3: Day 1, Home to Dijon

All the preparations are spoilt a little by oversleeping. I'm rubbish with early mornings and have been up about 10 minutes before the others phone to find out where I am. I make my apologies and hit the road at double-time, meeting up at a nearby petrol station. Good-natured ribbing ensues, but at least I don't need gas, unlike some. Anyway, there are more important differences of opinion to sort out, concerning my enduro-panniers and somewhat open Leo Vince pipes. I think they're the proverbial mutt's, but seem to be in a minority of one. Lucky I was going at the back anyway, then...

It's damp as we set off, but rapidly dries out and the sun is blazing well before we haul on to the M20 and down to the Eurotunnel. That does the usual efficient job of getting us under the channel with astonishing ease, and an hour later we're in Calais on the right side of the road.

Today is all about big miles. We're booked into a B&B Hotel in Dijon – the B&B chain offers about the best value and comfort we've found, and there are hundreds of them across France – which is about 400 miles away down the A26 péage. It's not even through a particularly scenic part of the world, so we just wind up to a 90ish cruising speed and get on with it. There are regular pauses to hand over the contents of our wallets at péages and petrol stations, of course: at 4 cents(ish) per km and 1.60 euro per litre respectively, it's not a cheap hobby.

There's a brief break in the monotony when we hit an absolute storm of flies about halfway there. Never seen so many in one place before, and it doesn't take long before our bikes, clothes and – most importantly – visors are plastered in the things. We have to make an unscheduled stop to pull in and clean up, by which time I have about two square inches of smeared visor left to peer through.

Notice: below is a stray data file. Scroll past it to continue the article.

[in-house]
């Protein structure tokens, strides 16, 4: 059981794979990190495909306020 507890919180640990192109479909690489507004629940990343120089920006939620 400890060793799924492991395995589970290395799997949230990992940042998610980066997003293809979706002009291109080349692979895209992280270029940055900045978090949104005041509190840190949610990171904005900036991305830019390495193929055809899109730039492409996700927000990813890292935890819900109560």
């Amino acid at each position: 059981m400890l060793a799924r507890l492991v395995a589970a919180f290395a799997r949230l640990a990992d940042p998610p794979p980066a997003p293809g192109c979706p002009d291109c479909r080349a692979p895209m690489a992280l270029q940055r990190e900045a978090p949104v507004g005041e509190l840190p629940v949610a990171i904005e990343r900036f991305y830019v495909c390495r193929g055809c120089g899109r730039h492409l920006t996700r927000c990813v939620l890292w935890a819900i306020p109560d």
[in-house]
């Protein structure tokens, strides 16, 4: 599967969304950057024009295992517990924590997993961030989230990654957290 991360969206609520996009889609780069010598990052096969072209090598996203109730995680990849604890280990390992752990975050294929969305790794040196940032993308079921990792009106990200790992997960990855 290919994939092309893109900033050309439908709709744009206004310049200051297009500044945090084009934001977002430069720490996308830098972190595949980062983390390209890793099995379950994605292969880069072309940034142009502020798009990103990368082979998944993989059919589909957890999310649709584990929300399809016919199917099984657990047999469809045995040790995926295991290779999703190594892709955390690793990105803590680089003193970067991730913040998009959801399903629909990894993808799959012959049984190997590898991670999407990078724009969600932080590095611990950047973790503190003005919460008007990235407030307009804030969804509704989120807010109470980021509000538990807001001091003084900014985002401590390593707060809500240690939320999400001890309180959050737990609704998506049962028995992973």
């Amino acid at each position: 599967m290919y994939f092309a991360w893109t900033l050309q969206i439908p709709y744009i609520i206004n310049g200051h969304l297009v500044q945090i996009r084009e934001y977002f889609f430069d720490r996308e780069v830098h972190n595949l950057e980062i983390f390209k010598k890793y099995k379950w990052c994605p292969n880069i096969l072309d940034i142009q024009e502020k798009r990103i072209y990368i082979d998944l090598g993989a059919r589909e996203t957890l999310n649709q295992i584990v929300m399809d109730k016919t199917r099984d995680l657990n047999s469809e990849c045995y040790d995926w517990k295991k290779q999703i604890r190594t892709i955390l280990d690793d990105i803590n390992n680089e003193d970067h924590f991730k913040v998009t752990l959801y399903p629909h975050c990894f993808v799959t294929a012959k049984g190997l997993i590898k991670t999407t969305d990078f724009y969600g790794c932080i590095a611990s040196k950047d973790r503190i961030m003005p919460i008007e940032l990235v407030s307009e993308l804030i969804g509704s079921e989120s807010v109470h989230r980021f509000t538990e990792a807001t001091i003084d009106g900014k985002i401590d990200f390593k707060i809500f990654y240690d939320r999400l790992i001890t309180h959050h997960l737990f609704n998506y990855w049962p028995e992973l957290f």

After that, it's plain sailing all the way, and we're there by about 19:30.

Still to come: Day 2, a biblical rainstorm and the Roadworks From Hell.


  1. Thanks for posting this.
    I learnt about 2 things

    B & B hotel chain

    International Driving permit

  2. @Nikos

    I can thoroughly recommend B&B Hotels. Roughly equivalent to the UK Travelodge chain, for comparison. Never had a bad experience with one yet.

    In theory, an IDP isn't necessary within the EU if you hold an EU-approved member state license. For the UK, that's any from the pink-and-green paper version onwards. However, some places (Italy, for one) can be a bit awkward about any license that doesn't include a photo, which is why I don't mind paying the £8 for an IDP to cover that. Outside the EU, IDPs are quite often compulsory documents. The AA keep an up-to-date list of all requirements for UK license holders.

  3. B&B new to me too, and the advantages of an IDP. Every day's a day at school.

  4. (sigh) nice trip to do, jealous I am (Deeper sigh)

  5. (nudge) then a bike you buy, and a trip you plan (bigger nudge)

    Yeah, know what you mean.